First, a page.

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1. Overview

In this tutorial, we will learn to check, if a given string is valid pangram or not using a simple Java program. A pangram is any string that contains all letters of a given alphabet set at least once.

2. Pangrams

Pangrams are applicable to not only English language, but also to any other language having a fixed character set.

For example, a commonly known English pangram is “A quick brown fox jumps over the lazy dog”. Similarly, these are available in other languages, too.

3. Using a for Loop

First, let’s try a for loop. We’ll populate a Boolean array with markers for each character of the alphabet.

The code returns true when all the values in the marker array are set to true:

public static boolean isPangram(String str) {
    if (str == null) {
        return false;
    }
    Boolean[] alphabetMarker = new Boolean[ALPHABET_COUNT];
    Arrays.fill(alphabetMarker, false);
    int alphabetIndex = 0;
    str = str.toUpperCase();
    for (int i = 0; i < str.length(); i++) {
        if ('A' <= str.charAt(i) && str.charAt(i) <= 'Z') {
            alphabetIndex = str.charAt(i) - 'A';
            alphabetMarker[alphabetIndex] = true;
        }
    }
    for (boolean index : alphabetMarker) {
        if (!index) {
            return false;
        }
    }
    return true;
}

Let’s test our implementation:

@Test
public void givenValidString_isPanagram_shouldReturnSuccess() {
    String input = "Two driven jocks help fax my big quiz";
    assertTrue(Pangram.isPangram(input));  
}

4. Using Java Streams

An alternate approach involves using the Java Streams API. We can create a filtered character stream out of the given input text and create an alphabet Map using the stream.

The code returns success if the size of the Map is equal to the size of the alphabet. For English, the expected size is 26:

public static boolean isPangramWithStreams(String str) {
    if (str == null) {
        return false;
    }
    String strUpper = str.toUpperCase();

    Stream<Character> filteredCharStream = strUpper.chars()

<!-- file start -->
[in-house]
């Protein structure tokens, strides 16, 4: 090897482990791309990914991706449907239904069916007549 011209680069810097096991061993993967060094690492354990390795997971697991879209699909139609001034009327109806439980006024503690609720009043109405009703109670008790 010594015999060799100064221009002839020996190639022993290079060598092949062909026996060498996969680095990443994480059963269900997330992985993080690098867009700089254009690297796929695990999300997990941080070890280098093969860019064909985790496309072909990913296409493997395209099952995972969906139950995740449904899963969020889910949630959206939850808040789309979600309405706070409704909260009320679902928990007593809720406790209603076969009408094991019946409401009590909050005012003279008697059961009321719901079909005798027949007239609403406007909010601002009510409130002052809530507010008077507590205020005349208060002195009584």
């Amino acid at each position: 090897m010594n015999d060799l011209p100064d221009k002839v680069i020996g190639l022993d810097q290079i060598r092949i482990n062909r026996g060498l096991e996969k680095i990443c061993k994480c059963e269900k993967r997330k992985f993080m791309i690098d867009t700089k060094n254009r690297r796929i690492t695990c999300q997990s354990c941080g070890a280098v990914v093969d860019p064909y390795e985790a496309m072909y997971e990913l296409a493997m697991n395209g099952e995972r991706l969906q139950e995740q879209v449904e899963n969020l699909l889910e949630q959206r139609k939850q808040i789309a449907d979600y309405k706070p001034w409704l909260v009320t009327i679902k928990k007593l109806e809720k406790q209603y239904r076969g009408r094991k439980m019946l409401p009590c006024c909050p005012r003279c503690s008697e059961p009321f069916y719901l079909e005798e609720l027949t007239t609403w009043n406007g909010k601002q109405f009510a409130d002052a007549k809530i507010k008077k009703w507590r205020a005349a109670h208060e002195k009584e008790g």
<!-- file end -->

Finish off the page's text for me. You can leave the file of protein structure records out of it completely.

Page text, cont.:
.filter(item -> ((item >= 'A' && item <= 'Z')))
      .mapToObj(c -> (char) c);

    Map<Character, Boolean> alphabetMap = 
      filteredCharStream.collect(Collectors.toMap(item -> item, k -> Boolean.TRUE, (p1, p2) -> p1));

    return alphabetMap.size() == ALPHABET_COUNT;
}

And, of course, let’s test:

@Test
public void givenValidString_isPangramWithStreams_shouldReturnSuccess() {
    String input = "The quick brown fox jumps over the lazy dog";
    assertTrue(Pangram.isPangramWithStreams(input));
}

5. Modifying for Perfect Pangrams

A perfect pangram is a little bit different than a regular pangram.  A perfect pangram consists of each letter of the alphabet exactly once as opposed to at least once for a pangram.

The code returns true when both the Map size equals the alphabet size and the frequency of each character in the alphabet is exactly one:

public static boolean isPerfectPangram(String str) {
    if (str == null) {
        return false;
    }
    String strUpper = str.toUpperCase();

    Stream<Character> filteredCharStream = strUpper.chars()
        .filter(item -> ((item >= 'A' && item <= 'Z')))
        .mapToObj(c -> (char) c);
    Map<Character, Long> alphabetFrequencyMap = 
      filteredCharStream.collect(Collectors.groupingBy(Function.identity(), Collectors.counting()));

    return alphabetFrequencyMap.size() == ALPHABET_COUNT && 
      alphabetFrequencyMap.values().stream().allMatch(item -> item == 1);
}

And let’s test:

@Test
public void givenPerfectPangramString_isPerfectPangram_shouldReturnSuccess() {
    String input = "abcdefghijklmNoPqrStuVwxyz";
    assertTrue(Pangram.isPerfectPangram(input));
}

A perfect pangram should have each character exactly once. So, our previous pangram should fail:

String input = "Two driven jocks help fax my big quiz";
assertFalse(Pangram.isPerfectPangram(input));

In the above code, the given string input has several duplicates, like it has two o’s. Hence the output is false.

5. Conclusion

In this article, we’ve covered various solution approaches to find out whether a given string is a valid pangram or not.

We also discussed one other flavor of pangrams which is called perfect pangram & how to identify it programmatically.

The code sample is available over on GitHub.

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